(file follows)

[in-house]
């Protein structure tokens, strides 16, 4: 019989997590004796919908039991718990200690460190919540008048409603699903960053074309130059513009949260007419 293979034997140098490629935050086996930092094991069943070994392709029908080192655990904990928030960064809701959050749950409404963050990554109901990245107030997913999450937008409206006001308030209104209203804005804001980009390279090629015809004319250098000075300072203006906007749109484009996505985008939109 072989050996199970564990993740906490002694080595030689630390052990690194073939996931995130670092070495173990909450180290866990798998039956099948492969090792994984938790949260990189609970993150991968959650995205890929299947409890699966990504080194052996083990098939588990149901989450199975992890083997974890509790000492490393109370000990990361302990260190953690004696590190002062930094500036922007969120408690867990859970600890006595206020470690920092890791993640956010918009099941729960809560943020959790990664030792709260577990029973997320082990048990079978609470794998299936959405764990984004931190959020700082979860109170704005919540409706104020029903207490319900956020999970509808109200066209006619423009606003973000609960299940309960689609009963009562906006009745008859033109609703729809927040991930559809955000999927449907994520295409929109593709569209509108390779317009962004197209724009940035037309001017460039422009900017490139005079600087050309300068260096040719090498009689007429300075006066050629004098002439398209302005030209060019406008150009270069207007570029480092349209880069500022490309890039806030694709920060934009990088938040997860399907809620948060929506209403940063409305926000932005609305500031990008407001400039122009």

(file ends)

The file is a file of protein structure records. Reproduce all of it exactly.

[in-house]
């Protein structure tokens, strides 16, 4: 019989997590004796919908039991718990200690460190919540008048409603699903960053074309130059513009949260007419 293979034997140098490629935050086996930092094991069943070994392709029908080192655990904990928030960064809701959050749950409404963050990554109901990245107030997913999450937008409206006001308030209104209203804005804001980009390279090629015809004319250098000075300072203006906007749109484009996505985008939109 072989050996199970564990993740906490002694080595030689630390052990690194073939996931995130670092070495173990909450180290866990798998039956099948492969090792994984938790949260990189609970993150991968959650995205890929299947409890699966990504080194052996083990098939588990149901989450199975992890083997974890509790000492490393109370000990990361302990260190953690004696590190002062930094500036922007969120408690867990859970600890006595206020470690920092890791993640956010918009099941729960809560943020959790990664030792709260577990029973997320082990048990079978609470794998299936959405764990984004931190959020700082979860109170704005919540409706104020029903207490319900956020999970509808109200066209006619423009606003973000609960299940309960689609009963009562906006009745008859033109609703729809927040991930559809955000999927449907994520295409929109593709569209509108390779317009962004197209724009940035037309001017460039422009900017490139005079600087050309300068260096040719090498009689007429300075006066050629004098002439398209302005030209060019406008150009270069207007570029480092349209880069500022490309890039806030694709920060934009990088938040997860399907809620948060929506209403940063409305926000932005609305500031990008407001400039122009």